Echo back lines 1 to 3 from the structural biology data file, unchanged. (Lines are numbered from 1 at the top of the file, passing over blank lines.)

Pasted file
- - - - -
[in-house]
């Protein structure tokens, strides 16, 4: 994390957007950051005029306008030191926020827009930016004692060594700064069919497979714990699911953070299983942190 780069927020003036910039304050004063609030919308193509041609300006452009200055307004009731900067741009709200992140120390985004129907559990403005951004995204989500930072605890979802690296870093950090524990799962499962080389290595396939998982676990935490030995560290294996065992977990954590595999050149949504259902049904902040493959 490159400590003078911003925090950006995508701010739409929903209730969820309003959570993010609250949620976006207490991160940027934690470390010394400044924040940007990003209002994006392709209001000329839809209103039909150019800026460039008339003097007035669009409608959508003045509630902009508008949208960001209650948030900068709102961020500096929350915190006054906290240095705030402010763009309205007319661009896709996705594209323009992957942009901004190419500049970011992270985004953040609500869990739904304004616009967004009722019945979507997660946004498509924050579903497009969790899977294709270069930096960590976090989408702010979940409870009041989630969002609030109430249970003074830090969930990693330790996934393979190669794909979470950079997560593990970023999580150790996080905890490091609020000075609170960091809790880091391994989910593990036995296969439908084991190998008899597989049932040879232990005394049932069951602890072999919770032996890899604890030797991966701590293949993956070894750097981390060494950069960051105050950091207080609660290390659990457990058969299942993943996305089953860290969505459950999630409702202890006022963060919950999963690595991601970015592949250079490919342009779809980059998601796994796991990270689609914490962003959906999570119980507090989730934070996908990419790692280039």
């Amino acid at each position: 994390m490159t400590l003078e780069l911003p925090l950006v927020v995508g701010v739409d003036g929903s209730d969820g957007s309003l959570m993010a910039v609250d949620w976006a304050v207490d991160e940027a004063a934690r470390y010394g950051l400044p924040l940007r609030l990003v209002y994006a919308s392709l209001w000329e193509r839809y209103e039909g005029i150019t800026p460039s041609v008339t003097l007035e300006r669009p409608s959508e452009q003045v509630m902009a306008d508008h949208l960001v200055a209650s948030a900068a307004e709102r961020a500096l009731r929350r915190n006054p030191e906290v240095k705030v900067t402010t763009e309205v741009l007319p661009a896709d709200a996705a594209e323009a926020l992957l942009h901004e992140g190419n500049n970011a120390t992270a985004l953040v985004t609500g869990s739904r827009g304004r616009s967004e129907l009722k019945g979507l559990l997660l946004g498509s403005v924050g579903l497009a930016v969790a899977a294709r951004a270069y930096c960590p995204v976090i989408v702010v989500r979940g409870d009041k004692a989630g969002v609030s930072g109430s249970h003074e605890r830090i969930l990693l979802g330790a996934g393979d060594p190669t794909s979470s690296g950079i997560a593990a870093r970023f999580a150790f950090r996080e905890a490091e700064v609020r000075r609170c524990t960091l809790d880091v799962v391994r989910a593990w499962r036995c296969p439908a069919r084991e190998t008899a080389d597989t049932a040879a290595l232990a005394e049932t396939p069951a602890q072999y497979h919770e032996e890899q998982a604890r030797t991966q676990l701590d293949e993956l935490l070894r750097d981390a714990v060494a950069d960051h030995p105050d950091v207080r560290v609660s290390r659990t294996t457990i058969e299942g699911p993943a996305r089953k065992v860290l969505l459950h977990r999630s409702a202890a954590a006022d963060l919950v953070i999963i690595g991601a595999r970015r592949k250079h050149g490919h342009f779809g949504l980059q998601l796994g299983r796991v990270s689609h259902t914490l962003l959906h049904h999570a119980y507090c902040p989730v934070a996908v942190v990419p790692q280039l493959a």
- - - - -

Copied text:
[in-house]
């Protein structure tokens, strides 16, 4: 994390957007950051005029306008030191926020827009930016004692060594700064069919497979714990699911953070299983942190 780069927020003036910039304050004063609030919308193509041609300006452009200055307004009731900067741009709200992140120390985004129907559990403005951004995204989500930072605890979802690296870093950090524990799962499962080389290595396939998982676990935490030995560290294996065992977990954590595999050149949504259902049904902040493959 490159400590003078911003925090950006995508701010739409929903209730969820309003959570993010609250949620976006207490991160940027934690470390010394400044924040940007990003209002994006392709209001000329839809209103039909150019800026460039008339003097007035669009409608959508003045509630902009508008949208960001209650948030900068709102961020500096929350915190006054906290240095705030402010763009309205007319661009896709996705594209323009992957942009901004190419500049970011992270985004953040609500869990739904304004616009967004009722019945979507997660946004498509924050579903497009969790899977294709270069930096960590976090989408702010979940409870009041989630969002609030109430249970003074830090969930990693330790996934393979190669794909979470950079997560593990970023999580150790996080905890490091609020000075609170960091809790880091391994989910593990036995296969439908084991190998008899597989049932040879232990005394049932069951602890072999919770032996890899604890030797991966701590293949993956070894750097981390060494950069960051105050950091207080609660290390659990457990058969299942993943996305089953860290969505459950999630409702202890006022963060919950999963690595991601970015592949250079490919342009779809980059998601796994796991990270689609914490962003959906999570119980507090989730934070996908990419790692280039």
């Amino acid at each position: 994390m490159t400590l003078e780069l911003p925090l950006v927020v995508g701010v739409d003036g929903s209730d969820g957007s309003l959570m993010a910039v609250d949620w976006a304050v207490d991160e940027a004063a934690r470390y010394g950051l400044p924040l940007r609030l990003v209002y994006a919308s392709l209001w000329e193509r839809y209103e039909g005029i150019t800026p460039s041609v008339t003097l007035e300006r669009p409608s959508e452009q003045v509630m902009a306008d508008h949208l960001v200055a209650s948030a900068a307004e709102r961020a500096l009731r929350r915190n006054p030191e906290v240095k705030v900067t402010t763009e309205v741009l007319p661009a896709d709200a996705a594209e323009a926020l992957l942009h901004e992140g190419n500049n970011a120390t992270a985004l953040v985004t609500g869990s739904r827009g304004r616009s967004e129907l009722k019945g979507l559990l997660l946004g498509s403005v924050g579903l497009a930016v969790a899977a294709r951004a270069y930096c960590p995204v976090i989408v702010v989500r979940g409870d009041k004692a989630g969002v609030s930072g109430s249970h003074e605890r830090i969930l990693l979802g330790a996934g393979d060594p190669t794909s979470s690296g950079i997560a593990a870093r970023f999580a150790f950090r996080e905890a490091e700064v609020r000075r609170c524990t960091l809790d880091v799962v391994r989910a593990w499962r036995c296969p439908a069919r084991e190998t008899a080389d597989t049932a040879a290595l232990a005394e049932t396939p069951a602890q072999y497979h919770e032996e890899q998982a604890r030797t991966q676990l701590d293949e993956l935490l070894r750097d981390a714990v060494a950069d960051h030995p105050d950091v207080r560290v609660s290390r659990t294996t457990i058969e299942g699911p993943a996305r089953k065992v860290l969505l459950h977990r999630s409702a202890a954590a006022d963060l919950v953070i999963i690595g991601a595999r970015r592949k250079h050149g490919h342009f779809g949504l980059q998601l796994g299983r796991v990270s689609h259902t914490l962003l959906h049904h999570a119980y507090c902040p989730v934070a996908v942190v990419p790692q280039l493959a």